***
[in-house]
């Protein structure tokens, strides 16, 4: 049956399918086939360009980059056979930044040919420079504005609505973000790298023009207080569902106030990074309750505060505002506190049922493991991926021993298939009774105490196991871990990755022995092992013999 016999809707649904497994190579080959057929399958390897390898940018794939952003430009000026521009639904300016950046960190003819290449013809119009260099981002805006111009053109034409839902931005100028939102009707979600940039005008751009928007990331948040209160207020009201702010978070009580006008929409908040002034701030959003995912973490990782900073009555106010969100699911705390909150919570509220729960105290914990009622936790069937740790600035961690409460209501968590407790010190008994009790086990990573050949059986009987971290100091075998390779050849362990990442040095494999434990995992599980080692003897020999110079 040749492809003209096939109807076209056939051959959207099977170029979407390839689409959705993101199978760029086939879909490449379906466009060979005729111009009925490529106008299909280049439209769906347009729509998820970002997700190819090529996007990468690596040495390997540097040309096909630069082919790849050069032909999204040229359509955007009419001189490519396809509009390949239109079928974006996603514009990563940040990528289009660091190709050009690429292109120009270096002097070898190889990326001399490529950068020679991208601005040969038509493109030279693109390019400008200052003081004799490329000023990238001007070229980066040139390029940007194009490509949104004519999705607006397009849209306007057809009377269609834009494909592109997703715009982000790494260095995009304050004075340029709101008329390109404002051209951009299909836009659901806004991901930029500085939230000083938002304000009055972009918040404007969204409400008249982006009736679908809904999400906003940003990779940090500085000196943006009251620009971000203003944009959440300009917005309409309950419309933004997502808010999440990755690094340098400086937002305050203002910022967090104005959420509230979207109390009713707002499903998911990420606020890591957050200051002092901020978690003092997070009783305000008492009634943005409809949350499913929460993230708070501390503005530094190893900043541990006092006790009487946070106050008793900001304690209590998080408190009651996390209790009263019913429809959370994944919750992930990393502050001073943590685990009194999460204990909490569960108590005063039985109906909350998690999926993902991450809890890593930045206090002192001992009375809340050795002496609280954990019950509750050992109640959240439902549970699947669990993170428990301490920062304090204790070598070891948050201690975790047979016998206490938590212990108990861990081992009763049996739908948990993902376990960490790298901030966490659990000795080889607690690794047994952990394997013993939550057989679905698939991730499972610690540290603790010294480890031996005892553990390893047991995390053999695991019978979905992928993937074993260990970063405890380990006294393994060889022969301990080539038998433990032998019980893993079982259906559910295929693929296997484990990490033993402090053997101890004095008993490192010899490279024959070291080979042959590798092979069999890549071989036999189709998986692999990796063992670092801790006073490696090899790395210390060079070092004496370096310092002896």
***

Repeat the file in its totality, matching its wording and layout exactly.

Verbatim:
[in-house]
């Protein structure tokens, strides 16, 4: 049956399918086939360009980059056979930044040919420079504005609505973000790298023009207080569902106030990074309750505060505002506190049922493991991926021993298939009774105490196991871990990755022995092992013999 016999809707649904497994190579080959057929399958390897390898940018794939952003430009000026521009639904300016950046960190003819290449013809119009260099981002805006111009053109034409839902931005100028939102009707979600940039005008751009928007990331948040209160207020009201702010978070009580006008929409908040002034701030959003995912973490990782900073009555106010969100699911705390909150919570509220729960105290914990009622936790069937740790600035961690409460209501968590407790010190008994009790086990990573050949059986009987971290100091075998390779050849362990990442040095494999434990995992599980080692003897020999110079 040749492809003209096939109807076209056939051959959207099977170029979407390839689409959705993101199978760029086939879909490449379906466009060979005729111009009925490529106008299909280049439209769906347009729509998820970002997700190819090529996007990468690596040495390997540097040309096909630069082919790849050069032909999204040229359509955007009419001189490519396809509009390949239109079928974006996603514009990563940040990528289009660091190709050009690429292109120009270096002097070898190889990326001399490529950068020679991208601005040969038509493109030279693109390019400008200052003081004799490329000023990238001007070229980066040139390029940007194009490509949104004519999705607006397009849209306007057809009377269609834009494909592109997703715009982000790494260095995009304050004075340029709101008329390109404002051209951009299909836009659901806004991901930029500085939230000083938002304000009055972009918040404007969204409400008249982006009736679908809904999400906003940003990779940090500085000196943006009251620009971000203003944009959440300009917005309409309950419309933004997502808010999440990755690094340098400086937002305050203002910022967090104005959420509230979207109390009713707002499903998911990420606020890591957050200051002092901020978690003092997070009783305000008492009634943005409809949350499913929460993230708070501390503005530094190893900043541990006092006790009487946070106050008793900001304690209590998080408190009651996390209790009263019913429809959370994944919750992930990393502050001073943590685990009194999460204990909490569960108590005063039985109906909350998690999926993902991450809890890593930045206090002192001992009375809340050795002496609280954990019950509750050992109640959240439902549970699947669990993170428990301490920062304090204790070598070891948050201690975790047979016998206490938590212990108990861990081992009763049996739908948990993902376990960490790298901030966490659990000795080889607690690794047994952990394997013993939550057989679905698939991730499972610690540290603790010294480890031996005892553990390893047991995390053999695991019978979905992928993937074993260990970063405890380990006294393994060889022969301990080539038998433990032998019980893993079982259906559910295929693929296997484990990490033993402090053997101890004095008993490192010899490279024959070291080979042959590798092979069999890549071989036999189709998986692999990796063992670092801790006073490696090899790395210390060079070092004496370096310092002896």